In one split second Saturday night, Aug. 15, at Chase Field in Arizona, a gasp went out that suddenly put everything in perspective. Thirty four-year-old Dodger pitcher Hiroki Kuroda, a husband and father of two, collapsed on the mound after being beamed in the head by a line drive comebacker off the bat of Diamondbacks’ Rusty Ryal. As the ball ricocheted high into the air and bounced out of play for a ground rule double, concern about the game suddenly seemed trivial as the Dodger position players ran to the mound to check on the crumpled Kuroda.

It would be nearly 10 minutes before Kuroda was carted off on a spineboard with a brace around his neck as a precautionary measure. Unexpectedly, the crowd and announcer Vin Scully were overcome with thoughts on the very preciousness and temporality of life.

“Everyday there are near misses, but always in the background, the black cloud,” Scully announced ominously.

He was speaking about the ever-present danger in baseball, where hard bullets are routinely thrown and hit with mighty force. Because these sudden impacts are relatively rare, the danger is not always properly appreciated. But on Saturday, the world of baseball was particularly cognizant, as earlier in the day, across the country in New York, Mets’ third baseman David Wright went down with a concussion after being hit in the head with a pitch. Taken to the hospital and diagnosed with a concussion, Wright could miss the remainder of the season.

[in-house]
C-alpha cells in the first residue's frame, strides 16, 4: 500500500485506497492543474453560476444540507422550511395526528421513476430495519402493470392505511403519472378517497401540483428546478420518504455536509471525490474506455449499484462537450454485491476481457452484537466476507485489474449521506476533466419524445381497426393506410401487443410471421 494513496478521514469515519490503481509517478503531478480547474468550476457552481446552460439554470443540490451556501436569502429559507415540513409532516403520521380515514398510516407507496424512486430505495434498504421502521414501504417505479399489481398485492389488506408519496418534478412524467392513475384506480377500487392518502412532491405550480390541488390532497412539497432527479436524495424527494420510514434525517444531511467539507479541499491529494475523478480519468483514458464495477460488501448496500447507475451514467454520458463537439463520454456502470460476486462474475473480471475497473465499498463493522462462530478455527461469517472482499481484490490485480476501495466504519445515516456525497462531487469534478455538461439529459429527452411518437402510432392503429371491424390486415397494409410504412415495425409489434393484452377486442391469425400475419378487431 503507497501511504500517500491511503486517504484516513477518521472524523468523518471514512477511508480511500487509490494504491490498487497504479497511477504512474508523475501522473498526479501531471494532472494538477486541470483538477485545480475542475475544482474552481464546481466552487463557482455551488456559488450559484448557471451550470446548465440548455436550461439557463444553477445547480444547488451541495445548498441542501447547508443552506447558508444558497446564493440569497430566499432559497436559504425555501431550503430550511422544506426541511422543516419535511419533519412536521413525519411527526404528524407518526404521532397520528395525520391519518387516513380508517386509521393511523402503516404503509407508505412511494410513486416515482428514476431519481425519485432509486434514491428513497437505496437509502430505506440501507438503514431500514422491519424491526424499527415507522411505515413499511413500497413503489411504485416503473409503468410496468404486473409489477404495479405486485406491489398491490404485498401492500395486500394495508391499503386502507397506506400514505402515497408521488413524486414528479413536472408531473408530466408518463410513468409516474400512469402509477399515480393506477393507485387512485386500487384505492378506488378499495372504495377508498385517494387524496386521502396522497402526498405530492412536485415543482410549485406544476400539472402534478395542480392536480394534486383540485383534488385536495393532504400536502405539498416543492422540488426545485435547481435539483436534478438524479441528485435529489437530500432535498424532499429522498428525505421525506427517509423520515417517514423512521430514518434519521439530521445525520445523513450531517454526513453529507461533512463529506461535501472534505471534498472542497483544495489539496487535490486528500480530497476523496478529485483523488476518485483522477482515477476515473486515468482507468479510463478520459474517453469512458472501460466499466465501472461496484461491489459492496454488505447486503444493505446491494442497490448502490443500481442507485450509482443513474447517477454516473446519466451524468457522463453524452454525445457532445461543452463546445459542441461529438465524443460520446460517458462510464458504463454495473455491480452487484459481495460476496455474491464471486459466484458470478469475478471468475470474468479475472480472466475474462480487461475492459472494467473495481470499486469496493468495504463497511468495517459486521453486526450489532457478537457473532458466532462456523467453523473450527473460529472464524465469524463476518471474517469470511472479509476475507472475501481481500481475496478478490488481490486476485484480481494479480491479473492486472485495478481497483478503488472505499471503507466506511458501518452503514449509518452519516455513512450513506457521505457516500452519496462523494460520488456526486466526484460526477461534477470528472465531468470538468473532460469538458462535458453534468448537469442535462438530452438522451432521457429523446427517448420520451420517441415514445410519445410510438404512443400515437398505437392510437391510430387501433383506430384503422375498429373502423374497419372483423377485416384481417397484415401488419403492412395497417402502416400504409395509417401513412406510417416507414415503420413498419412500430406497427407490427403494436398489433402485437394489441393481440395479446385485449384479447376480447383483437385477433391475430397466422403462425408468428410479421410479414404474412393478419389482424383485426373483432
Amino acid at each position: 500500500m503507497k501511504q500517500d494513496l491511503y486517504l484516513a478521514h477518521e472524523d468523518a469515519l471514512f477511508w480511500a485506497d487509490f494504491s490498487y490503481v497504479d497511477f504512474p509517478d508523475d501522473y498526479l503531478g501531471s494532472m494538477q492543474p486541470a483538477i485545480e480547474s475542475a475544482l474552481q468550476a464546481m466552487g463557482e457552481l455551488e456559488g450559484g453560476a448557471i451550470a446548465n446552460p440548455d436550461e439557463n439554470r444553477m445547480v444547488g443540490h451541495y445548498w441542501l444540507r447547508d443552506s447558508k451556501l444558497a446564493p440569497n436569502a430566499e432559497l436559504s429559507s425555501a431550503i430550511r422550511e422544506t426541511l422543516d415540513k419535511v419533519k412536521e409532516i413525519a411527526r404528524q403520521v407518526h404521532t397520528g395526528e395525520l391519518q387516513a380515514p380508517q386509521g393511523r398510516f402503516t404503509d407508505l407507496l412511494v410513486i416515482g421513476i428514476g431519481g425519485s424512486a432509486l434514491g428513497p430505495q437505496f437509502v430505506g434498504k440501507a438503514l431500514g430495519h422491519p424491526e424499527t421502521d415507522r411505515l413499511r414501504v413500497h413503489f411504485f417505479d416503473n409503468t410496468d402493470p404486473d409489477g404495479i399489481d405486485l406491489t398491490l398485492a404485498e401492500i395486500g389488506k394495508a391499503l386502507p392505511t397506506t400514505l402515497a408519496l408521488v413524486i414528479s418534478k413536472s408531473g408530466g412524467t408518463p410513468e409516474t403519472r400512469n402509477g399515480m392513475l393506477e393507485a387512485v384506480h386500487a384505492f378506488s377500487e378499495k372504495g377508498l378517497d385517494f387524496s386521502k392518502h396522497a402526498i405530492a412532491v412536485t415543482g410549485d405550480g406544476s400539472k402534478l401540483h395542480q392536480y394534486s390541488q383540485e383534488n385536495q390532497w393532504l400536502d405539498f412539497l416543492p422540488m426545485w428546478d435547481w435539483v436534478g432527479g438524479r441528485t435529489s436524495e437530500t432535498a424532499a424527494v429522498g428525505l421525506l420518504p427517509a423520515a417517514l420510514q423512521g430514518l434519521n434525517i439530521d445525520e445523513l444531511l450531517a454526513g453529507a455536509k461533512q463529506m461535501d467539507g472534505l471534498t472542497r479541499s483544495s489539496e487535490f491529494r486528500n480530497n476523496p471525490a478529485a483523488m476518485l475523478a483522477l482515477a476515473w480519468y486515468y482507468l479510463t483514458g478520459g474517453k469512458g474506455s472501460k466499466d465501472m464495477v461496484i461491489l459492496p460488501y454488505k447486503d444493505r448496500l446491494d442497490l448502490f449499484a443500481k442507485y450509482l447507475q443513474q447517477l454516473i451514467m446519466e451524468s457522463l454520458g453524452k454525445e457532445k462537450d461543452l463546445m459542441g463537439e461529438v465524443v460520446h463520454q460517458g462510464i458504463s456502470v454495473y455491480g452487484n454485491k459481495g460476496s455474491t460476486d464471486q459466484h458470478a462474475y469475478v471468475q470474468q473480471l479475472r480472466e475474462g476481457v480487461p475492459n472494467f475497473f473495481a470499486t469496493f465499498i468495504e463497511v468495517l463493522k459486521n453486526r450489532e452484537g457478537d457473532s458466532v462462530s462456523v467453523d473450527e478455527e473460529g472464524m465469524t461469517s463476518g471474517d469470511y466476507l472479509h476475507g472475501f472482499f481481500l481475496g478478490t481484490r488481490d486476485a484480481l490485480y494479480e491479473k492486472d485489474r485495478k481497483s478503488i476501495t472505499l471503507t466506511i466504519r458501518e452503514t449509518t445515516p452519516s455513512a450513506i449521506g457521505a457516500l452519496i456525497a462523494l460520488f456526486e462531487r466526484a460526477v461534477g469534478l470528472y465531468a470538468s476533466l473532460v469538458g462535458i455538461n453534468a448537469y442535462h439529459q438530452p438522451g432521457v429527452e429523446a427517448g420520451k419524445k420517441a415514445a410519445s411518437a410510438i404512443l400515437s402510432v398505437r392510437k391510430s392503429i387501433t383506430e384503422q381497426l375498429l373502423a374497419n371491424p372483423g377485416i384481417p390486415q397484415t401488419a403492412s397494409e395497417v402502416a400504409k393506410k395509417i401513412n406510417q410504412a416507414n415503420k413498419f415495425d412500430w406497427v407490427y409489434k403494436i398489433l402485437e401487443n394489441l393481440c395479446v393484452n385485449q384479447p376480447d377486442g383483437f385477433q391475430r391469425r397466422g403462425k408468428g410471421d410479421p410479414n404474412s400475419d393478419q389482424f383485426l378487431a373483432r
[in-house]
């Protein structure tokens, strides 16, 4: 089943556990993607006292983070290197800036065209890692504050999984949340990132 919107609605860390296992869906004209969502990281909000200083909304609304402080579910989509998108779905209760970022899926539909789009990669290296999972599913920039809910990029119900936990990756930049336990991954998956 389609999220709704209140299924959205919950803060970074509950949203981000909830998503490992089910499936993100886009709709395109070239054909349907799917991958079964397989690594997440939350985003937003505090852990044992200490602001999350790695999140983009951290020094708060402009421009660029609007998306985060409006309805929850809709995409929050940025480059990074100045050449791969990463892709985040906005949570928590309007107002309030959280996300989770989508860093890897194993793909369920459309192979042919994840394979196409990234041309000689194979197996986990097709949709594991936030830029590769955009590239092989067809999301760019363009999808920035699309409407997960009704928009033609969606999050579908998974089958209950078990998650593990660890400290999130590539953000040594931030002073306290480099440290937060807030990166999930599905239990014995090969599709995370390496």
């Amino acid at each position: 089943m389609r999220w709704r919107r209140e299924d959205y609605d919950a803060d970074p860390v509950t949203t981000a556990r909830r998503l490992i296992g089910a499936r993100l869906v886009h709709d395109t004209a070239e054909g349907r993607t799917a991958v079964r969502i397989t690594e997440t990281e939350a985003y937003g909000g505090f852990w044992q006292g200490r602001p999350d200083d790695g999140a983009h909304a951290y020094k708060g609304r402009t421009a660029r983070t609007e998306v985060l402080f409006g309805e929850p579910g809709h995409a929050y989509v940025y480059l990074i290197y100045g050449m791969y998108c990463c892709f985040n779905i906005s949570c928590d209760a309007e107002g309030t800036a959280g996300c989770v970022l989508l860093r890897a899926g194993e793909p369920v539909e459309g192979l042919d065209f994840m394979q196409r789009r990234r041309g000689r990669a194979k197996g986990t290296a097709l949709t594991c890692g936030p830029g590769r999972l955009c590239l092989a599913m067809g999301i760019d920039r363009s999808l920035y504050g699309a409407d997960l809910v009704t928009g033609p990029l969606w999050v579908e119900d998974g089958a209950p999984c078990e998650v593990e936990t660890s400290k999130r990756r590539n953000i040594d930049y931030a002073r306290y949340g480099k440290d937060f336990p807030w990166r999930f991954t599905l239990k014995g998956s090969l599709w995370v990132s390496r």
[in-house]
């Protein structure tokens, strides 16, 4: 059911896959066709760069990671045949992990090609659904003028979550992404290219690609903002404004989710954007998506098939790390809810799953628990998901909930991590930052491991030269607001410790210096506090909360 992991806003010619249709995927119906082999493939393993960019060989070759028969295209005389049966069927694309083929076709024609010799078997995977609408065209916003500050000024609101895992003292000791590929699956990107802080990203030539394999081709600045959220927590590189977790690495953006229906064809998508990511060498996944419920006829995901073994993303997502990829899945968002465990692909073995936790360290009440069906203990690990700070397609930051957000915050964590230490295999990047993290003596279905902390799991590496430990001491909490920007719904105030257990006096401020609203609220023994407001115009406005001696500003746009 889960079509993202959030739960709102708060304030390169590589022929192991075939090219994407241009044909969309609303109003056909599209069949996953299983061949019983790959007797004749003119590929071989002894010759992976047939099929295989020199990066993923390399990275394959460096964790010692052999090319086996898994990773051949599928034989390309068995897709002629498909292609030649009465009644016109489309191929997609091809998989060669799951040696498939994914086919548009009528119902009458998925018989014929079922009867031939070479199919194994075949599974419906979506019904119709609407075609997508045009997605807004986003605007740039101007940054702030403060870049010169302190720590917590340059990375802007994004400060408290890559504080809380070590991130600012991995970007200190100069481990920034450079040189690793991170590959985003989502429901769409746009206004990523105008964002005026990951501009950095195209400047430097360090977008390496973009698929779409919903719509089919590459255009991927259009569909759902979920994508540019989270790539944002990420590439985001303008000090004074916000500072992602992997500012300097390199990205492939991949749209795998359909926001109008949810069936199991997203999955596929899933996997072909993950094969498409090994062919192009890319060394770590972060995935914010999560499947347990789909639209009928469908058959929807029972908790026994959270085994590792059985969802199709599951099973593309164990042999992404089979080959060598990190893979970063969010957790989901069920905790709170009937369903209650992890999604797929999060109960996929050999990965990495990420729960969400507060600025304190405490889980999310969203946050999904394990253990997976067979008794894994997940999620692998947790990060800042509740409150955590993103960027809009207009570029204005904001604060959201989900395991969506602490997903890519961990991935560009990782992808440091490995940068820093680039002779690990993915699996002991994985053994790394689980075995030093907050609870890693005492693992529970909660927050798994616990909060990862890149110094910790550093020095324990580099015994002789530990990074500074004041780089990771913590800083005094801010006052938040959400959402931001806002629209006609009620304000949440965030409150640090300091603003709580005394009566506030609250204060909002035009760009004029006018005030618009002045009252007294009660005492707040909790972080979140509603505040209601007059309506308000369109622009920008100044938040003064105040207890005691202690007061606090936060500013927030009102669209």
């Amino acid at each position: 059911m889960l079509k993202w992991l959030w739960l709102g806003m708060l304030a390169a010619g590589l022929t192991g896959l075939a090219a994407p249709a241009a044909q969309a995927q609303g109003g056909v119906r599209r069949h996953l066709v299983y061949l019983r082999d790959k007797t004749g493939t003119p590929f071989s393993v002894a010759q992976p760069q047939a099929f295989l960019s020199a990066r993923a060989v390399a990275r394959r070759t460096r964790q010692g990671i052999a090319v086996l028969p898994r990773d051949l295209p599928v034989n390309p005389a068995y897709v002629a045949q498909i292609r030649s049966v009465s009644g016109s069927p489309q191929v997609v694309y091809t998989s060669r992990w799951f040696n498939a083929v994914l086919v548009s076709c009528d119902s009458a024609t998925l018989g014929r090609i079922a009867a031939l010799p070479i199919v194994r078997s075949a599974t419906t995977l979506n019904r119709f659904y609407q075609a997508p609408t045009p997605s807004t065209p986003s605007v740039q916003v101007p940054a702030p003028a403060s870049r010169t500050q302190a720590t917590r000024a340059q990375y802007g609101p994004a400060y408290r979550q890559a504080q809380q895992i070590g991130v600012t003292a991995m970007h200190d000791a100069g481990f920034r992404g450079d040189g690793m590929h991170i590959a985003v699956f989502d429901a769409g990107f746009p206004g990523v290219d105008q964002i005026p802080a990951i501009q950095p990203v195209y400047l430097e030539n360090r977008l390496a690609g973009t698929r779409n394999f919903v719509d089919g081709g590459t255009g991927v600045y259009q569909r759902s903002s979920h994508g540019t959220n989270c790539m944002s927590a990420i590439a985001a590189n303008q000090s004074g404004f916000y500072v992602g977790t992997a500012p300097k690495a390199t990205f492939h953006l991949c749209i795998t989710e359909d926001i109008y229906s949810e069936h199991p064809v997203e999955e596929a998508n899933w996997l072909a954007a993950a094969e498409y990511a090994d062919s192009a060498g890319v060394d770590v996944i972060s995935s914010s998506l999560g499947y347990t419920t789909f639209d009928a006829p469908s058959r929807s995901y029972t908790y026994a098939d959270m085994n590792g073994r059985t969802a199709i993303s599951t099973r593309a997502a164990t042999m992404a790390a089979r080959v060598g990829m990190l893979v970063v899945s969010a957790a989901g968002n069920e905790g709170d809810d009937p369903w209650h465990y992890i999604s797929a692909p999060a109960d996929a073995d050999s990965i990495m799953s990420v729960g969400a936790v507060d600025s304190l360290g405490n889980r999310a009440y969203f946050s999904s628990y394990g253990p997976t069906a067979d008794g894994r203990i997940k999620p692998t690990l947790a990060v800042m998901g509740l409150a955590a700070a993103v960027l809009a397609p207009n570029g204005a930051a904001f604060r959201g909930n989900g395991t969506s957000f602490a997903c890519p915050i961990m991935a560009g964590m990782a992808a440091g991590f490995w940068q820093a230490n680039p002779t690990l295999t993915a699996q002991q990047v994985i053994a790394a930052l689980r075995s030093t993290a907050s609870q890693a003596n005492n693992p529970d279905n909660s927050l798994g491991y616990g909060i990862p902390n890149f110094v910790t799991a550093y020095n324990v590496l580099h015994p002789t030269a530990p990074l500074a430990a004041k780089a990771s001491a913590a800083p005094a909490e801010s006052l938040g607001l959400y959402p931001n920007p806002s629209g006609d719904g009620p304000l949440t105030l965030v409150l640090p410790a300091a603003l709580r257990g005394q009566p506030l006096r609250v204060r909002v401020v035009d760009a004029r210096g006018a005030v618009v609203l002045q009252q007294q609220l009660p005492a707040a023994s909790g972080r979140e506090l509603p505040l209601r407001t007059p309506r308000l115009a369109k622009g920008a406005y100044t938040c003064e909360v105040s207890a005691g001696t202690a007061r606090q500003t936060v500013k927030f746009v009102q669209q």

Whenever instances like these occur, the name Ray Chapman comes to mind. A much-loved shortstop for the Cleveland Indians, Chapman died after being struck by a pitch in a game during the 1920 season. Since that day, the tragic story has been told and retold as a reminder of baseball’s danger.

The recent occurrence of several bench-clearing brawls between opposing teams belies the notion of baseball as a mere gentleman’s pastime. Beneath the surface, the ferocious competition is informed by the possibility of life-threatening injury.

Following Saturday’s scare as Kuroda was taken off the field, the Dodgers took a big sigh of relief when news came from hospital doctors that Kuroda was doing fine. Tests showed neither a bone fracture, internal bleeding nor significant brain trauma.

Reportedly, Kuroda was most curious about when he could pitch again. That question remains unanswered for now and seems strangely unimportant in light of what happened. The fact that Hiroki Kuroda, a tough competitor whose tenacity inspires his team, is well enough to even ask the question is infinitely more important.